Racism in the Workplace: No Laughing Matter - a Mind Tools blog
Racism in the Workplace: No Laughing Matter

Racism in the Workplace: No Laughing Matter

October 14, 2020

So you’re really excited about starting your new job. But within five minutes of walking in, people – your new colleagues – are telling racist jokes. Then the racism gets worse. And your boss starts making racist remarks as well.

This was not a long time ago. This was 2018.

Challenging Racist Workplace “Banter”

In this video, three of our U.K.-based colleagues – Esh Jugal, Jeffrey Oshinyemi and Sai Cook – come together to chat about racism in the workplace, the impact of George Floyd’s death, the Black Lives Matter movement, and their own personal experiences of racism.

Watch the full video here:

Esh, Jeffrey and Sai discuss:

  • Racist “banter” in the workplace.
  • Tackling racism at source through education, and the airbrushing of history in schools.
  • Responding to the comment that “white lives matter.”

Not the Season of Goodwill

In this transcript extract, Esh Jugal, Client Experience Partner at Emerald Works, describes turning up at his new job only to find that it’s a hostile environment:

Jeffrey: I’m lucky, I don’t think I’ve ever had a racist interaction in the workplace specifically – maybe on the way home!

Esh: I have had the worst. I worked in a company two years ago and it was a media company. Their headquarters were based in Canada but they operated here in the U.K. as well. I applied for the role, I got interviewed, two-stage process, I got the role. And during the interview I just thought, “Ah, this manager, the line manager, wicked, he’s so, so good. I can definitely see myself working under him.”

So my first day, 12th of December I remember, I walked into the office. And bearing in mind I never met my colleagues before, and it was a really small office, only about seven to eight people. Anyway, walked into the office, introduced myself, they were like, “Hi, hi, hi.”

They were quite a loud bunch, so I thought all right, cool. I sat down and they had an advent calendar on the wall. They said who wants to pick today’s advent calendar. It was like a makeshift advent calendar, one they had made themselves. They had put stuff in the bag and you grab it out on the day, and there’s a joke each day, a chocolate or a gift or whatever as well.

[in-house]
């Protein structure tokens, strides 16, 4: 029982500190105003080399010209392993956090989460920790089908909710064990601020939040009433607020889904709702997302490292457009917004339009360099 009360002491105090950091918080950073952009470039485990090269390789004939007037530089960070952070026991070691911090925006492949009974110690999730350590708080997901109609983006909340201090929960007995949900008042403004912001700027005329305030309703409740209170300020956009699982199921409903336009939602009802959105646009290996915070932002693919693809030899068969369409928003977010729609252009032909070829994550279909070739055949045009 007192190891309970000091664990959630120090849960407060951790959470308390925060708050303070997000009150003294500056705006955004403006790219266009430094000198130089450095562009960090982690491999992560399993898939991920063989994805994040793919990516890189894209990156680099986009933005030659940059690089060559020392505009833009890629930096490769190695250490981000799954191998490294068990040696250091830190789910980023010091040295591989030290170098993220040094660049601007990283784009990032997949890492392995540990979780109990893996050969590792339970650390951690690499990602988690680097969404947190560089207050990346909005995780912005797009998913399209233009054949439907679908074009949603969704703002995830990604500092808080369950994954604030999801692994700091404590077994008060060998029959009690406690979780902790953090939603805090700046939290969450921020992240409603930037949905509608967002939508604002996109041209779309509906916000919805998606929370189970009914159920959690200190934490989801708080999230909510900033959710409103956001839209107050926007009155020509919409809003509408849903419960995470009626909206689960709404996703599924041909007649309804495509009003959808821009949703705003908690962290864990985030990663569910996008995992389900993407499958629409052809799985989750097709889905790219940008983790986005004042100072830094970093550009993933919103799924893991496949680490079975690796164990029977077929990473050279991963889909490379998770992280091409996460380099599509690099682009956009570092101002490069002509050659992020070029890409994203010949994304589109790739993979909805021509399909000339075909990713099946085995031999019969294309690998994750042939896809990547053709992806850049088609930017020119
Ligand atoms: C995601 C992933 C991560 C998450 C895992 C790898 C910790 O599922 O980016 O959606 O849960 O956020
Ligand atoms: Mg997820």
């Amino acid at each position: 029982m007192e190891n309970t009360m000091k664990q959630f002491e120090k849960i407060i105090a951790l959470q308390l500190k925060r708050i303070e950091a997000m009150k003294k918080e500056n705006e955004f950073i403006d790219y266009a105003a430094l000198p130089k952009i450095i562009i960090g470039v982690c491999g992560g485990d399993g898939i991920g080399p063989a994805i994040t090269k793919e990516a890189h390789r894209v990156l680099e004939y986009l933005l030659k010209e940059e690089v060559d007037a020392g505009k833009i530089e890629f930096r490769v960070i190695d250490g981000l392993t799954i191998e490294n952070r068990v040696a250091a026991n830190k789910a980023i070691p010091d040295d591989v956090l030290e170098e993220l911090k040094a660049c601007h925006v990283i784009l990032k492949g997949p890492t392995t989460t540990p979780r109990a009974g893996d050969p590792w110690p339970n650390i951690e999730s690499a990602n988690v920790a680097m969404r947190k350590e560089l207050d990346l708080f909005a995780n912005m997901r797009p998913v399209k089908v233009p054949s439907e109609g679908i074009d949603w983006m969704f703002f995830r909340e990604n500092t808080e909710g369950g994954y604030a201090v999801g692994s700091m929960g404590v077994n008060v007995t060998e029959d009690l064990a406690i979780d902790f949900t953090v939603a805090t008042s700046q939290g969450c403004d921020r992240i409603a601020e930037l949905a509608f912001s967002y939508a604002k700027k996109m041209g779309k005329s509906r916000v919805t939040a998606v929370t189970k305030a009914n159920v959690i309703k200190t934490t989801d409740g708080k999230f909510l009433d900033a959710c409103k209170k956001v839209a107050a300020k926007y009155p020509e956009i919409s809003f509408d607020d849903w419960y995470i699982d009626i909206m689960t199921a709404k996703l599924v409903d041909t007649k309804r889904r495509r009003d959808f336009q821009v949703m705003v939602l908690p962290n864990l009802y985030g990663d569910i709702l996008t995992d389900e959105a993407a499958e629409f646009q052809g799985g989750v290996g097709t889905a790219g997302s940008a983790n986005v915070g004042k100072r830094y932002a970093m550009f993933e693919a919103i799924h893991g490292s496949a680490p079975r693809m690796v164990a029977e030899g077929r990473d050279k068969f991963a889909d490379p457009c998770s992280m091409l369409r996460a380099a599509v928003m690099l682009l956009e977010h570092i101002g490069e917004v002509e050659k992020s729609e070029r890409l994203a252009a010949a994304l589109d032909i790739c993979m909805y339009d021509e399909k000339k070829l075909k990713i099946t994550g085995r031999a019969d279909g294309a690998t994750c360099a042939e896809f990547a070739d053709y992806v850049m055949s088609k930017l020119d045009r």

“The Guy Reads the Joke – It’s to Do With Black People”

So someone’s like, “OK, I’ll do it today.” So they did it and it was like, right, read the joke out. And the guy who was about to read the joke out was a bit hesitant, and he goes, “Oh, er, er.” He kept pausing, and the other guy’s like, “Come on, read the joke out.”

These guys are really loud and they just don’t care. They didn’t care who had just started, what the color of that person’s skin was. The guy reads the joke out and it’s a joke to do with black people, like a stereotype joke. They were cracking up, and in my head I was just thinking, “What the hell, this is insane!”

Sai: Oh god!

Esh: And I didn’t laugh, I didn’t even chuckle, trying to get involved or whatever.

Sai: Were there other people there?

Esh: There were other people there, they were all pretty much the same and there were a couple of people, two marketing girls, they were really lovely and they wouldn’t really crack up.

“And the Jokes Just Continued”

They would, like, chuckle and then get on with their work. I think it was more, you know, how you get people that just don’t want no drama, don’t want any confrontation, and they just get on with it, they don’t get involved.

Sai: That’s most people.

Esh: They were like that and I was the only colored person in the company. They were all white and I just thought, “What the hell’s going on here?” And it continued. So I was working there for about 10-11 months, and the jokes just continued. Even about Asians, South Asians, stuff to do with religion.

I remember at one point they were talking about food, about steak or something, and my manager, who was like the VP of sales and marketing, said, “What’s that religion that flippin’ worships cows?”

“Insults Being Disguised as Humor”

Sai: Oh my god.

Esh: And I was there, I’m Hindu, and I was like, “Hindus, Hinduism.” And he goes, “Yeah, you guys worship cows.” And said it as if it was OK!

Sai: Like it was trivial.

Esh: And I just didn’t know how to handle that at all. And me being the only colored person. It was just one of those things, and there were so many racial slurs, even when I’m sitting there.

And there would be comments, and sometimes I’d respond in sarcastic ways. And I remember once my manager got offended with something I said, just because I responded to something he said!

He said something racial and then I was sarcastic. And he got annoyed with that. He said something to me and then just made it out like it’s just banter.

Jeffrey: I think you have to be really careful with insults being disguised as humor or good humor.

Esh: Exactly!

Jeffrey: Ignorance is not funny. There’s no way to spin it, it’s just not funny.

You can watch Part 1 of our BLM roundtable, “Racism in the Workplace and BLM: Our First Conversation” here.

Have you had a conversation about race at work? What would you like to tell or ask your colleagues about racism and inequality? Have you experienced racist workplace “banter”? How do you think we can stamp out racism in the workplace – and outside of it – for good? Join the discussion by adding your thoughts in the Comments section, below.

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